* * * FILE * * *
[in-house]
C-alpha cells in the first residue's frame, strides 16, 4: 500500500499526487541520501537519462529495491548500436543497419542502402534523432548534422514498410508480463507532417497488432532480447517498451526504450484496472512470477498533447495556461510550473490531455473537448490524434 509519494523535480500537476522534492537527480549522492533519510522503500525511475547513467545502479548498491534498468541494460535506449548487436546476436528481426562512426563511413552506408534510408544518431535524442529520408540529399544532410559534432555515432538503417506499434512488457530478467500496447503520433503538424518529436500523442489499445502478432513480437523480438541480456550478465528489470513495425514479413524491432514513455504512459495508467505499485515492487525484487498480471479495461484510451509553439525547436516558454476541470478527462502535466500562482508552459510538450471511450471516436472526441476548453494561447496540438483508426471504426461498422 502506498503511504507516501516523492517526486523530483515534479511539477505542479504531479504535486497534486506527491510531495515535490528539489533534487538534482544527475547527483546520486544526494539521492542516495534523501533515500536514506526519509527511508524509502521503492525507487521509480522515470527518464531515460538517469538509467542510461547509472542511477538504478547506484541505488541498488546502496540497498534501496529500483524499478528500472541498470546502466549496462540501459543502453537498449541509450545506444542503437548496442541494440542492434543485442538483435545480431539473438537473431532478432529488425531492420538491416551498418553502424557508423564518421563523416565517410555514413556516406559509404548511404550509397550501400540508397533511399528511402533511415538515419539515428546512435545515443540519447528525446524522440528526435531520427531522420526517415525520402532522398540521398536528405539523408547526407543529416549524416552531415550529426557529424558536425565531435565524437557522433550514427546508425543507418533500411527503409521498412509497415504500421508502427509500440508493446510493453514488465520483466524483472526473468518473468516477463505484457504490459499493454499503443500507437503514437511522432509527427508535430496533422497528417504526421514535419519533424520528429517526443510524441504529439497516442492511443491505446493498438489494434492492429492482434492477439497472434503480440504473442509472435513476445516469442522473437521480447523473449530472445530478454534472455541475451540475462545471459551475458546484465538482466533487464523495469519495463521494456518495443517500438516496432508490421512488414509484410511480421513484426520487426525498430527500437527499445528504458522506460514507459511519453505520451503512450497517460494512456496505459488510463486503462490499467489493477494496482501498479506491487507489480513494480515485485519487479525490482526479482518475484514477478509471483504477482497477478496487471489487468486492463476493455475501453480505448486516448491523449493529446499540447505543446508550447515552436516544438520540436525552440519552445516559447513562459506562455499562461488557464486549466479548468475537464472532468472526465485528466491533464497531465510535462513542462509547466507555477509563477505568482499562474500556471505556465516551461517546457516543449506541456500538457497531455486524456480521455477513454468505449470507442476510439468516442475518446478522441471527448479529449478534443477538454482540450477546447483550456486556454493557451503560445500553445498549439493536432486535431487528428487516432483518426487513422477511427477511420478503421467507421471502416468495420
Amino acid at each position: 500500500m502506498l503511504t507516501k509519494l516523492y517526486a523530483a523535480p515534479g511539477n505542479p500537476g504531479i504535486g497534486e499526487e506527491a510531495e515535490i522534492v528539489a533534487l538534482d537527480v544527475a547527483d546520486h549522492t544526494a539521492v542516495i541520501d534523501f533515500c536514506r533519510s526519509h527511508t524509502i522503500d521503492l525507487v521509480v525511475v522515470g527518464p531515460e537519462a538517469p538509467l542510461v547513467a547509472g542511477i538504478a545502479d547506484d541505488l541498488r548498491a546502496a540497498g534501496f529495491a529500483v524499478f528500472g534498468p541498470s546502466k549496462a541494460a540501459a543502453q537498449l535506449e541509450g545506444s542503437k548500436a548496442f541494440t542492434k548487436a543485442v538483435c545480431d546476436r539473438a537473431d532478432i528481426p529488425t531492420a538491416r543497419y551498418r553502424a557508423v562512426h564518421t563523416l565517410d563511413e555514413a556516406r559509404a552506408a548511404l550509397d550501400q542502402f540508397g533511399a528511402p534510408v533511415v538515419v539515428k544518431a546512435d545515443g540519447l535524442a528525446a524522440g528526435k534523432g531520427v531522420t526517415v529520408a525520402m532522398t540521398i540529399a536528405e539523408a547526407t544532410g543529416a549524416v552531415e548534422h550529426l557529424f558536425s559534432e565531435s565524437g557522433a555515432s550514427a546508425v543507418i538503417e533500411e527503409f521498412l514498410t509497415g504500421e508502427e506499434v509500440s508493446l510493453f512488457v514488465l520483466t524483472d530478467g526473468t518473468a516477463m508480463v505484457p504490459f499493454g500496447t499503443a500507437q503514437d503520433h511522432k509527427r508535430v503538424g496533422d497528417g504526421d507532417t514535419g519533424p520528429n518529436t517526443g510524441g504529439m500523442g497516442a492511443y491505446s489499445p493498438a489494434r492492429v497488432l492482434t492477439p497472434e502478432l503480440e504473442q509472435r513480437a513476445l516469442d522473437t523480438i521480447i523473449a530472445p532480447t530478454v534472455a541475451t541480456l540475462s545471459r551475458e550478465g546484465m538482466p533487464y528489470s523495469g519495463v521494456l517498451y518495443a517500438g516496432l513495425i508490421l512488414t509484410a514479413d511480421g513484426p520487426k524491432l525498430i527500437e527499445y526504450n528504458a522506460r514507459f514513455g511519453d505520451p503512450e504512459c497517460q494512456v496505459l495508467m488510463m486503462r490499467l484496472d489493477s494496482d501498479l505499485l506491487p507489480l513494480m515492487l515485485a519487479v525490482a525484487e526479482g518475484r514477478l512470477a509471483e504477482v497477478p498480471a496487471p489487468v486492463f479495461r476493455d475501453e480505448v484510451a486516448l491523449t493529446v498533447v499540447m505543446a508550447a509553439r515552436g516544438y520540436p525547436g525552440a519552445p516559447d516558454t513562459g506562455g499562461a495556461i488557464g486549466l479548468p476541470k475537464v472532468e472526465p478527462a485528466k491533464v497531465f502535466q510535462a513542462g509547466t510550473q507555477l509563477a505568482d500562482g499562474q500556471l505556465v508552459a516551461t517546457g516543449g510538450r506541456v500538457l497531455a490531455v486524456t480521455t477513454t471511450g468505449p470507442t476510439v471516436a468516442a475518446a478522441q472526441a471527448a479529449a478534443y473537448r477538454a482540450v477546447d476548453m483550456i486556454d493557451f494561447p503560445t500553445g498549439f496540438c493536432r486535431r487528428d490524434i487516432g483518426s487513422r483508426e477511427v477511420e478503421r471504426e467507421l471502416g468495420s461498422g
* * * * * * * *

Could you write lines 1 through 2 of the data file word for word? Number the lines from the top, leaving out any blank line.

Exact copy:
[in-house]
C-alpha cells in the first residue's frame, strides 16, 4: 500500500499526487541520501537519462529495491548500436543497419542502402534523432548534422514498410508480463507532417497488432532480447517498451526504450484496472512470477498533447495556461510550473490531455473537448490524434 509519494523535480500537476522534492537527480549522492533519510522503500525511475547513467545502479548498491534498468541494460535506449548487436546476436528481426562512426563511413552506408534510408544518431535524442529520408540529399544532410559534432555515432538503417506499434512488457530478467500496447503520433503538424518529436500523442489499445502478432513480437523480438541480456550478465528489470513495425514479413524491432514513455504512459495508467505499485515492487525484487498480471479495461484510451509553439525547436516558454476541470478527462502535466500562482508552459510538450471511450471516436472526441476548453494561447496540438483508426471504426461498422 502506498503511504507516501516523492517526486523530483515534479511539477505542479504531479504535486497534486506527491510531495515535490528539489533534487538534482544527475547527483546520486544526494539521492542516495534523501533515500536514506526519509527511508524509502521503492525507487521509480522515470527518464531515460538517469538509467542510461547509472542511477538504478547506484541505488541498488546502496540497498534501496529500483524499478528500472541498470546502466549496462540501459543502453537498449541509450545506444542503437548496442541494440542492434543485442538483435545480431539473438537473431532478432529488425531492420538491416551498418553502424557508423564518421563523416565517410555514413556516406559509404548511404550509397550501400540508397533511399528511402533511415538515419539515428546512435545515443540519447528525446524522440528526435531520427531522420526517415525520402532522398540521398536528405539523408547526407543529416549524416552531415550529426557529424558536425565531435565524437557522433550514427546508425543507418533500411527503409521498412509497415504500421508502427509500440508493446510493453514488465520483466524483472526473468518473468516477463505484457504490459499493454499503443500507437503514437511522432509527427508535430496533422497528417504526421514535419519533424520528429517526443510524441504529439497516442492511443491505446493498438489494434492492429492482434492477439497472434503480440504473442509472435513476445516469442522473437521480447523473449530472445530478454534472455541475451540475462545471459551475458546484465538482466533487464523495469519495463521494456518495443517500438516496432508490421512488414509484410511480421513484426520487426525498430527500437527499445528504458522506460514507459511519453505520451503512450497517460494512456496505459488510463486503462490499467489493477494496482501498479506491487507489480513494480515485485519487479525490482526479482518475484514477478509471483504477482497477478496487471489487468486492463476493455475501453480505448486516448491523449493529446499540447505543446508550447515552436516544438520540436525552440519552445516559447513562459506562455499562461488557464486549466479548468475537464472532468472526465485528466491533464497531465510535462513542462509547466507555477509563477505568482499562474500556471505556465516551461517546457516543449506541456500538457497531455486524456480521455477513454468505449470507442476510439468516442475518446478522441471527448479529449478534443477538454482540450477546447483550456486556454493557451503560445500553445498549439493536432486535431487528428487516432483518426487513422477511427477511420478503421467507421471502416468495420